Rich. Caulfield Council Book of Cork & early annals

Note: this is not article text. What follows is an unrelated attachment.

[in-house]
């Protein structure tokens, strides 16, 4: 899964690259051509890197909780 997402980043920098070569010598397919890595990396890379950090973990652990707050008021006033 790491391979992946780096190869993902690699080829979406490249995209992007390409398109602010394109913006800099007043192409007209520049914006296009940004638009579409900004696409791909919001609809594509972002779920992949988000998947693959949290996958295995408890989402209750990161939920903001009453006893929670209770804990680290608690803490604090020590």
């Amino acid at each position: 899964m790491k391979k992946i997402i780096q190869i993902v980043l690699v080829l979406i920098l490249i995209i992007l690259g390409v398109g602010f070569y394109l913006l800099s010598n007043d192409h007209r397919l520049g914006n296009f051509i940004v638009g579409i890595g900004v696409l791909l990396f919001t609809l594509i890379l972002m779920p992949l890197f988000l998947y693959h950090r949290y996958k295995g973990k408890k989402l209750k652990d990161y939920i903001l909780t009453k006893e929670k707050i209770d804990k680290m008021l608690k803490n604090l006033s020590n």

darkened by them. They fought so violent a battle among themselves, that by esti- mation two parts of them were slaine, and fell to the ground, the number of those which were killed, was so great, that they were taken up with shovels, and swept . together with besomes, that bushels were filled with them, the third part having gotten the victory, flew away aud vanished no man knew whither. Now to come to the fight of our birds, the stares or starlings they mustered together at this above named Citie of Corke some foure or five daies, before they fought their battels, every day more and more encreasing their armies with greater supplies, some came as from the East, others from West, and so accordingly they placed themselves, and as it were encamped themselves eastward and westward about the citie, during which time their noise and tune.<J were strange on both sides to the great admiration of the citizens and the inhabitants near adjoining, who had never seen for multitude, or ever heard for loud tunes which they uttered, the like before. Whereupon they more curiously observing the courses and passages they used, noted that from those on the East, and from those on the West> sundry flight<J, some tw~nty or thirty in a. company, would passe from the one side to the other, as it should seeme imployed in embassages, for they would fly and hover in the ayre over the adverse party with strange tunes and noise, and so return back againe to that side from which as it seemed they were sent. And further it was observed, that during the time they assembled, the stares of the East sought their meate eastward, as the stares of the west did the like westward no one flying in the circuits of the other. These courses and customes continued with them untill the xii of October, which day being Saturday, about nine of the clocke in the morning, being a very faire and sun-shine day, upon a strange sound and noise made as welJ on the one side as on the other, they forthwith at one instant took wing, and so mounting up into the skyes, encountered one a.nother, with ·such a terrible shocke, as the evening was somewhat dark and the battle was fought over woods more remote off, but for more assured._ proof of this fight the Sunday before named, there are at this time in London divers persons of worth and very honest reputation, whom the Printer of this Pamphlet can produce to justifie what they saw, as cause shall require upon their oaths. Nou to return to the last battell fought at Corke by these stares. Upon Munday the xiii; of October, they made their return again, and at the same time, the day being as faire a sun-shine day as it was the Saturday before, they mounted into the aire and encountered each other with like violent assaults as formerly they had done, and fell into the city upon the houses, and into the Riverhwounded and slaughtered in like manner as before is reported, but at this last batte there was a Kite, a Raven, and a Crow all three found dead in the streets, rent, torn, and mangl~d. The sound amazed the whole city and all the beholders. Upon this sodaine and fierce encounter, there fell down into the citie, and into the rivers, multitudes of starelings or stares, some with wings broken, some with legs and necks broken, some with eies pickt out, some their hils thrust into the brests and sides of their adver- saries, in so strange a manner that it were incredible except it were confirmed by letters of credit, and by eye witnesses, with that assurance which is without all ex- . ce£~ion. Upon the first encounter they withdrew themselves backward east and west, and with like eagernesse and fury encountered several times, upon all which these stares fel down in like strange and admirable manner, as upon the first encounter. They continued this admirable and most violent battell till a little before night, at which time they seemed to vanish, so that all Sunday the xiii of October none appeared about the citie. · Upon this Sunday divers passengers came out of Suffolk, uho sailing betwixt Gravesend and Wolwigge, they heard a loud and strange noyse and sound in the aire, whereupon casting .their eyes upward, they saw infinite multitudes of stares fighting i~ all v1~lent m~nner together, with a crow ot: Raven flying 'J?etwixt them, for the flight bemg so high, they could not perfectly dlScerne whether 1t was Crow or Raven,

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